Jimmy Cauty doesn’t give a shit about Non-Fungible Tokens (NFT for short) but then again, he doesn’t really give a shit about money either. He cares about art.

What other possible reason could he and Bill Drummond have had for travelling to the Scottish Island of Jura in 1994, building a bonfire out of a million pounds in cold hard cash, and setting fire to it. Throwing more bundled wads of notes into the flames throughout an hour long video.

One million pounds. Up in smoke. Jesus Christ.

People were furious. Outraged. This was Britain in the early 1990s - we were in a recession, and scarcely two years had passed since the country was forced, ashamed, out of the European Exchange Rate Mechanism.

Times were tough, and watching two rich geezers destroying more money than most Brits would ever see in their lives was a pure insult. The Crow didn’t care because he was 14, and on a bit of an anti-capitalist trip anyway.

It was hella cool and a bold move from the men behind the KLF. For them, it was all about the art, and to this day, neither Bill nor Jimmy have given any kind of logical explanation as to why. They have also insisted that it was actual money, taken from their actual bank accounts (spoiler alert).

“There were a lot of reasons why, and we’re still discovering the reasons everyday,” Bill Drummond told an interview at the time. “We needed the money. We wanted the money, but we wanted to burn it more.”

Fair enough.

But there is such as thing as having your cake and eating it too. This is the third decade of the 21st century, and thanks to the ludicrous (and in The Crow’s opinion, daft) phenomenon of Non Fungible Tokens, it’s possible to burn one million pounds in 1994, and then sell it for more than one million in 2021. Weird right.

To save my poor, tired fingers from having to type out some bullshit explanation of what NFTs are, here’s a summary from Wikipedia, followed by a couple of recent News snippets.

"Non-fungible tokens are used to create verifiable artificial scarcity in the digital domain, as well as digital ownership, and the possibility of asset interoperability across multiple platforms. Although an artist can sell one or more NFTs representing a work, the artist can still retain the copyright to the work represented by the NFT."

Does that sound like a steaming pile to you? It sounds like a steaming pile to me. But Jack Dorsey’s first tweet sold for millions last week.

The Tweet still exists on Twitter and can be retweeted, and as far as we’re aware, Jack Dorsey still holds the copyright on it. Prices have been going up since then, and even crappy memes have been sold for hundreds of thousands.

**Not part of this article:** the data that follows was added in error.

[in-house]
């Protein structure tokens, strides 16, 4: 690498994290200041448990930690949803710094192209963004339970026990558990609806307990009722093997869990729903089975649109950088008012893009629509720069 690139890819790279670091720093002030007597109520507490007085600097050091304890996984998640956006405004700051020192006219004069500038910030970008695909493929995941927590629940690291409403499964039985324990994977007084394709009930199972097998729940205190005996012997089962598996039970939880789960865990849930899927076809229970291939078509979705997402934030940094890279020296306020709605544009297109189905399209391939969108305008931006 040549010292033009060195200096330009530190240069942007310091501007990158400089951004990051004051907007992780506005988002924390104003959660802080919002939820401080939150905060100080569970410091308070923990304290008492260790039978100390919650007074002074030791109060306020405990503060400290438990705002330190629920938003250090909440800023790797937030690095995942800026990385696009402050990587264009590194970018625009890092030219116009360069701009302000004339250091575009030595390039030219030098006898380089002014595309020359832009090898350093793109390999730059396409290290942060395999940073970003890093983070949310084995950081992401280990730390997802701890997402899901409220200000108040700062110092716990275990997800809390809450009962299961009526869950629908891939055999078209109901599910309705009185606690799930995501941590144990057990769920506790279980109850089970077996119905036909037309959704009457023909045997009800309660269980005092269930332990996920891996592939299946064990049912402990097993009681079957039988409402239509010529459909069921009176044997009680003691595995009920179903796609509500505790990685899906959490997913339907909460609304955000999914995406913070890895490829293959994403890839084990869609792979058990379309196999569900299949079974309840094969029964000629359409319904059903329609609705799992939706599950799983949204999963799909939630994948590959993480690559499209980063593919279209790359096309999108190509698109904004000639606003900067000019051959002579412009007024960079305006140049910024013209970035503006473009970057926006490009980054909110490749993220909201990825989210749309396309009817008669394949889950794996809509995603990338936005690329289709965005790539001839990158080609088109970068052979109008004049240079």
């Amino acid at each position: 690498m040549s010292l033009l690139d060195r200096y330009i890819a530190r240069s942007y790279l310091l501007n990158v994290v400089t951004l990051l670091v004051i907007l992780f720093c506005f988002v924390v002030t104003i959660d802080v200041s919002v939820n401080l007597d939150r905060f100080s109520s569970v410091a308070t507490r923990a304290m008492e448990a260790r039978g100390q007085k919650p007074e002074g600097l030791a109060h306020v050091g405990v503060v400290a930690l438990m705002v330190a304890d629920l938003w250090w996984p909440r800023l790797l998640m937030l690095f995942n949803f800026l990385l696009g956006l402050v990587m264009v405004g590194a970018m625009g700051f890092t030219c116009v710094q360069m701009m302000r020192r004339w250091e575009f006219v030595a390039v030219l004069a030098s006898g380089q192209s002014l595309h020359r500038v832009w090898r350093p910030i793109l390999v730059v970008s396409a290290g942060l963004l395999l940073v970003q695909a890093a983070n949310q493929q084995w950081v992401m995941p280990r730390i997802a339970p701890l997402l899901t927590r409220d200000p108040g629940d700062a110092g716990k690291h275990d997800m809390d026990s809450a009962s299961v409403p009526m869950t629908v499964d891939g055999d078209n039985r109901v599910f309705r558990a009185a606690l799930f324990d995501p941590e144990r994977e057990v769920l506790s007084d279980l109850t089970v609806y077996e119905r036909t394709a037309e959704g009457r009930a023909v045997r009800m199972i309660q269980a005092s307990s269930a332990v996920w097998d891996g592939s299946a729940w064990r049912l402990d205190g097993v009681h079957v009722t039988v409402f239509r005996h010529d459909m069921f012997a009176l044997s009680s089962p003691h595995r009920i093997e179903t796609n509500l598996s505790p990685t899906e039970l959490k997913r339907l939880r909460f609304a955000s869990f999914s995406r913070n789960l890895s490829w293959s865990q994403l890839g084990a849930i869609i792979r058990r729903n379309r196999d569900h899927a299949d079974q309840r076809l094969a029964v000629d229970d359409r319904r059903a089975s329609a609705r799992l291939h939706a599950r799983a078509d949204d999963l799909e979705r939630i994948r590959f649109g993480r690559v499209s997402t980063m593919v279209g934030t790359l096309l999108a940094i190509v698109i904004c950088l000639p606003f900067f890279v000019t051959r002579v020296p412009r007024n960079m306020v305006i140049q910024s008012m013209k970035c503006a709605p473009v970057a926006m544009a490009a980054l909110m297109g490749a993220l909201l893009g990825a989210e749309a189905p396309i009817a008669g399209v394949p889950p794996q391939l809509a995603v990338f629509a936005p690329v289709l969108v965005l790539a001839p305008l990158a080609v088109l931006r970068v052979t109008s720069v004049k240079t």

How does this relate to Jimmy Cauty - aka Rockman Rock, Pablo P Casio, and Scourge of the Earth, co-founder of The Orb and as the man who burnt £1 million.

It comes down to the video.

It was recorded in 1994 and as such, the original is likely to be on VHS, but has been digitised (or at least recorded from the TV) and various copies are available on YouTube.

As a piece of art, it’s unique, and as part of an NFT blockchain, it is potentially worth hundreds of Millions. You think this is bullshit? It’s not.

So late on Wednesday night (after a few Desperados), The Crow sent an email to Jimmy, asking him about it.

“Would you and Bill Drummond be inclined to cash in on the current weirdness, or would you let it pass you by and keep on doing your own weird thing?”

Rather than editorialising, here’s his reply straight:

“I think if I was going to invent a new art world from the ground up I would fix the value of all art at a set price, this price would be based on the number of hours spent making the art but set at the same rate as a plumbers emergency call out charge so in London that would be say £50-£100 per hour.”

"Gimpo money burning film took just over one hour to shoot so the value would be set at £100.00"

“If a situation arises where two or more people are bidding on the same work of art the difference between the actual worth ( £100.00) and the final amount bid £1m ( £999,900 ) would be deducted and destroyed in a controlled explosion.”

“As you can see I haven’t really thought this out properly.”

So I think we can take that answer as a no - Jimmy and Bill aren’t going to cash in on the EFT nonsense.

And yes, I could have built this article around the fact that Jimmy Cauty just revealed that the million quid was actually “Gimpo money.”

But where’s the fun in that?

Side note: The Crow is 90% convinced that Jimmy Cauty is actually Banksy..